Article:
Having set the stage, here’s the Author’s Note to the original Stepping of the Edge. It’s as valid now as it was on the first go round.

 * * *

I want this book to touch you and heal you. I’d like my writing to open your heart so that the love inside flows out and transforms your life. I want my words to make you laugh and cry and feel and become the person you were meant to be. I want to move so many people that the world of hopes and prayers becomes real and we live together in paradise.

Negotiation coaches tell you to set your aspirations high. That way, you’ll have a better chance of achieving them, or at least you’ll get closer than you thought you could. My goals are set out above: You can tell me if I attain them when you’ve read this book. Right now, I want to tell you about it.

At first, I wanted to write a book about a Native American spiritual retreat called the Gathering. As I wrote, I realized that what I was writing about was bigger. I was writing not just about a particular retreat or spiritual activity, but also about how we can become mature, spiritual beings.  What must we humans do to grow up?

If that is too big a question, how did I grow up? I’ve grown up over thirty years of spiritual seeking. I can tap into my inner well of bliss. I’ve got a great life. My husband and I have been together for forty years and are still in love. My family’s wonderful. And I still experience my old crud now and again, but that’s not the norm.

How did I achieve this?

By what I do and how I live. Spiritual practice made me the woman I am. So I wrote a book about spiritual practice. This is a real “show me, don’t tell me” volume, because you don’t learn spiritual practice from reading a book. A book can tell you about spiritual practice, but doesn’t give you its fruit. Trying to learn spiritual practice from a book is like trying to train a dog without having one. Spiritual practice is alive and requires a living body committed to learning. Given this, I used my favorite demonstration tools, my soul, body and life, to illustrate the road to spiritual maturity. (A few of my friends chip in their stories, as you’ll see.)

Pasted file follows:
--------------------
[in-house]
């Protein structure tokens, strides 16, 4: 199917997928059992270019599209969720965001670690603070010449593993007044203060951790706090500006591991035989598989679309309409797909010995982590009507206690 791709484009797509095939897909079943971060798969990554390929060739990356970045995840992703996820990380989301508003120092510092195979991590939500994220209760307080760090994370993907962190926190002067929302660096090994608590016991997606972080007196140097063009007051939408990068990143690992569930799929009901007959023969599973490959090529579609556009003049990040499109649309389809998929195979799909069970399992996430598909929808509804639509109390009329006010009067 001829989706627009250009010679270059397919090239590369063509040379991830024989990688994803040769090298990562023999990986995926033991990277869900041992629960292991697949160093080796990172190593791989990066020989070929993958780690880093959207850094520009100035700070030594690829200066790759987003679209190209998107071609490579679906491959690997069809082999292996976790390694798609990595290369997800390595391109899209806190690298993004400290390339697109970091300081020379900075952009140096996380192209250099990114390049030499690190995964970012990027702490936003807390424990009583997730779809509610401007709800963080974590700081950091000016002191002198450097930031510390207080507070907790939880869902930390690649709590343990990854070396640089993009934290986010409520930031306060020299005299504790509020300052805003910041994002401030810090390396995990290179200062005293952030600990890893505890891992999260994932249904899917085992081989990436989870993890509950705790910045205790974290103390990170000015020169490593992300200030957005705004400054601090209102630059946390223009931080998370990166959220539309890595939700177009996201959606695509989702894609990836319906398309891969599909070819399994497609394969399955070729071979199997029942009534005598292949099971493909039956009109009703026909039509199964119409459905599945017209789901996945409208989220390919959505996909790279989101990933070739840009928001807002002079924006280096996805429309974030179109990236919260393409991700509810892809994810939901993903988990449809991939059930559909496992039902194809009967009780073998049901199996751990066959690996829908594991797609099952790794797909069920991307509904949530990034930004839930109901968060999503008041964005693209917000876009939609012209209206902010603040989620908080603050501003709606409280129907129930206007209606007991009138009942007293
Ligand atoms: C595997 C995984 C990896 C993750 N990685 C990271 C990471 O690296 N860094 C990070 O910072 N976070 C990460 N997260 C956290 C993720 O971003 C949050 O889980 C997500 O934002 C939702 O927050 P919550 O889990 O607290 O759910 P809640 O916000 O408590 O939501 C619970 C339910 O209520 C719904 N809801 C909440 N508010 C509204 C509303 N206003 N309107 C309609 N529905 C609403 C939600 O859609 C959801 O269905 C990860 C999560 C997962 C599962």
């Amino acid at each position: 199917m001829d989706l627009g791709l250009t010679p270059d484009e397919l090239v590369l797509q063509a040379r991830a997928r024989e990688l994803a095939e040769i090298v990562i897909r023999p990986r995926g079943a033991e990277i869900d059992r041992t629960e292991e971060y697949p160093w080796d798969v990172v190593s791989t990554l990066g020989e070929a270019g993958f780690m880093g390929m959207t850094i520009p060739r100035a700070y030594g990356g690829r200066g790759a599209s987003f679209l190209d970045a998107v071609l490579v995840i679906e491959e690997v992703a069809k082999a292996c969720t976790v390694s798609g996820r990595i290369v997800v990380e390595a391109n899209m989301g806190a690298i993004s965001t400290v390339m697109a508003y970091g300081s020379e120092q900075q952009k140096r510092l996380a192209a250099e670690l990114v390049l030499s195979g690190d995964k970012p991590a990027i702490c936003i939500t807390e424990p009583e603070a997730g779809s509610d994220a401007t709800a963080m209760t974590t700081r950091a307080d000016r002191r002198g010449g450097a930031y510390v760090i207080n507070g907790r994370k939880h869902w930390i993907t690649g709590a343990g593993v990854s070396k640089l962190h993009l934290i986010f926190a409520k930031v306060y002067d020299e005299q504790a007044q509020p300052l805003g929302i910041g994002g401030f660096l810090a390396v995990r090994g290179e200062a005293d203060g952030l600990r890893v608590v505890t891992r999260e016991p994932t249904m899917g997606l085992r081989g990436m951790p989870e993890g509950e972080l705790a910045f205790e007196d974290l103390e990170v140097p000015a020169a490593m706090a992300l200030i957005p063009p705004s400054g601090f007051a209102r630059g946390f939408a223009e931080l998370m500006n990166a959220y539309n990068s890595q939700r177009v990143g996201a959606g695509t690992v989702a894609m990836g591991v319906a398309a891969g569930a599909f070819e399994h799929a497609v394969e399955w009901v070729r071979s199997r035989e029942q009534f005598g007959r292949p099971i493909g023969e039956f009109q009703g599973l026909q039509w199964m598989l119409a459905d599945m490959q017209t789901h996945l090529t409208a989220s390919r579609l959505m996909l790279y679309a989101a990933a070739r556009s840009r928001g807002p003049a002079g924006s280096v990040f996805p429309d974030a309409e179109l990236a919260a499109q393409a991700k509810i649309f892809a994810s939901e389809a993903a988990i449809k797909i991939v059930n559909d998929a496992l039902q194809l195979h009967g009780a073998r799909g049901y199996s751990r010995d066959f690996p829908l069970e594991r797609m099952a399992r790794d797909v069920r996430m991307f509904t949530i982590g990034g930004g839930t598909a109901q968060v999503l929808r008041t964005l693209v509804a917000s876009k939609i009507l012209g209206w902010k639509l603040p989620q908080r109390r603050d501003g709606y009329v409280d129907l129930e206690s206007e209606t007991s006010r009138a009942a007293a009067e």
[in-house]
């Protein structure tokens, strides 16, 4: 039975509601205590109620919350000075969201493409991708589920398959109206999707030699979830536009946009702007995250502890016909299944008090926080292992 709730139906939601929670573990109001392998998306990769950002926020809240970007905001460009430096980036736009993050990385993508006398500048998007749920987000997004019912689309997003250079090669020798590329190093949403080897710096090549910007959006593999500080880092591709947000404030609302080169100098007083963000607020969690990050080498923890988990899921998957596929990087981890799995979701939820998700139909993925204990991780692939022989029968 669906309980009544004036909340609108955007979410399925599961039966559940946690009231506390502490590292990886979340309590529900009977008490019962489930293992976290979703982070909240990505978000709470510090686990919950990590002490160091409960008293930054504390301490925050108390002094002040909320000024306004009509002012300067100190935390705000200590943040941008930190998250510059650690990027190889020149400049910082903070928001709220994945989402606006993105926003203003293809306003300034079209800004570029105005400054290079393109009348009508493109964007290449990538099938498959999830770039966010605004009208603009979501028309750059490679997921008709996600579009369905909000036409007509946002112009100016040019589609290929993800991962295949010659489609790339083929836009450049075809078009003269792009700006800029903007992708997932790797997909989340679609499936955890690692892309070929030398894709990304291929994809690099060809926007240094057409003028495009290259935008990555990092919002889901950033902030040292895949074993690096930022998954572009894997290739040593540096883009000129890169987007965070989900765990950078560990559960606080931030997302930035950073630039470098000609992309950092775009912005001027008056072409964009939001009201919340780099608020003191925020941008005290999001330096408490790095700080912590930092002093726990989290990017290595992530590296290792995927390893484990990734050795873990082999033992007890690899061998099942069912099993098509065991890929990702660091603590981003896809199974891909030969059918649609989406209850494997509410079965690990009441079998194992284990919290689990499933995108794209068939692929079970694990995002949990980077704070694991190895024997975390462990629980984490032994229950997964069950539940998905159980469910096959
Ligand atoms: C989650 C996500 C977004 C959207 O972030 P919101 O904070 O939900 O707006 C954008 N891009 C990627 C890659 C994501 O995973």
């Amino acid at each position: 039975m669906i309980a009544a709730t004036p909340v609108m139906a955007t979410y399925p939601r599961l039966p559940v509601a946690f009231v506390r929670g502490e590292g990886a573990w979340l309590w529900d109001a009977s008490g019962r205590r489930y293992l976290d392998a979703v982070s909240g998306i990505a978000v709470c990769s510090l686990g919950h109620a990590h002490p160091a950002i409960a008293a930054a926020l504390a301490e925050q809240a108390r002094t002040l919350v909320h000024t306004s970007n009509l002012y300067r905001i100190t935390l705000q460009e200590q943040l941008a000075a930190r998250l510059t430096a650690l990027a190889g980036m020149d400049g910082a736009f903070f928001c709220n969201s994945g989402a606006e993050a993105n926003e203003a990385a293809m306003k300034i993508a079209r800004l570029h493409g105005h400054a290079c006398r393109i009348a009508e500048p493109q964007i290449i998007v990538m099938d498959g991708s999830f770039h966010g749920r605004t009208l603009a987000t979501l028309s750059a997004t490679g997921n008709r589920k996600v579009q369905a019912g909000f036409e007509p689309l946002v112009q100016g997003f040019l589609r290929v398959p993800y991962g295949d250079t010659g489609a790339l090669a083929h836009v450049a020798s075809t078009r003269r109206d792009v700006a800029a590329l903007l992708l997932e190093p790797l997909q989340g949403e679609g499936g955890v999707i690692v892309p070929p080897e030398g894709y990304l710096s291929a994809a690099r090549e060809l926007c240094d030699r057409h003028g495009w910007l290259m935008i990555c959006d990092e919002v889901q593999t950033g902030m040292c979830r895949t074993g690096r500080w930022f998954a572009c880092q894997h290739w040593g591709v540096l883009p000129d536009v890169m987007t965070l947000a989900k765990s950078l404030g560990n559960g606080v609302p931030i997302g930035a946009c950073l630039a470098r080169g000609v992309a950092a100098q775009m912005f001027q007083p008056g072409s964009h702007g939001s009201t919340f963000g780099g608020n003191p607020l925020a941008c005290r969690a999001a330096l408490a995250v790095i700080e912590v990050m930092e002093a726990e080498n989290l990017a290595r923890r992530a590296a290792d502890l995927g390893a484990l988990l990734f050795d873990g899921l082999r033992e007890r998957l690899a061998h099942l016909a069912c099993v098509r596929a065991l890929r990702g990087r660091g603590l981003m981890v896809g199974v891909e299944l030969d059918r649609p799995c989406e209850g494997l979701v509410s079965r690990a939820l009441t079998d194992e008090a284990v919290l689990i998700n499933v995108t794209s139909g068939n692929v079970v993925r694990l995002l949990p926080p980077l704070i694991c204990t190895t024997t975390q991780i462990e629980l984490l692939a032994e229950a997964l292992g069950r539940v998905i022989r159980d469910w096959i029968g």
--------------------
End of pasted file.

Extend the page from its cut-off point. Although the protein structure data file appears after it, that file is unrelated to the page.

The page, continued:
This book is a trip. I cover the bases of prayer, meditation, worship, spiritual retreat, dedication of one’s life to experiencing the divine, taming the mind … I write about many things, using stories and examples that anyone can comprehend. I hate books that are so highfaluting that the average person can’t understand them. Life is hard enough without me making it worse with intellectual pretension.

I suggest that we get going. Who knows how much time we have for our journey? None of us will come out of this earthly voyage alive: We’d better start now.

Sandy Nathan
My website
My new interactive website
My Facebook author page (Please like!)
My Amazon author page

 

 

 

 

 

 

 

Will Duane in his own words – Meet Will then vote in my contest

WILL DUANE #1
WILL DUANE #1 Will’s a happy camper here. Why not? He’s got $50 billion and the largest corporation ever to exist.
WILL DUANE #2     
WILL DUANE #2 Here’s our second contender. Handsome, white haired, but is   he Will?
WILL DUANE # 3
WILL DUANE # 3 Looks like it’s “Happy Times Are Here Again” for Will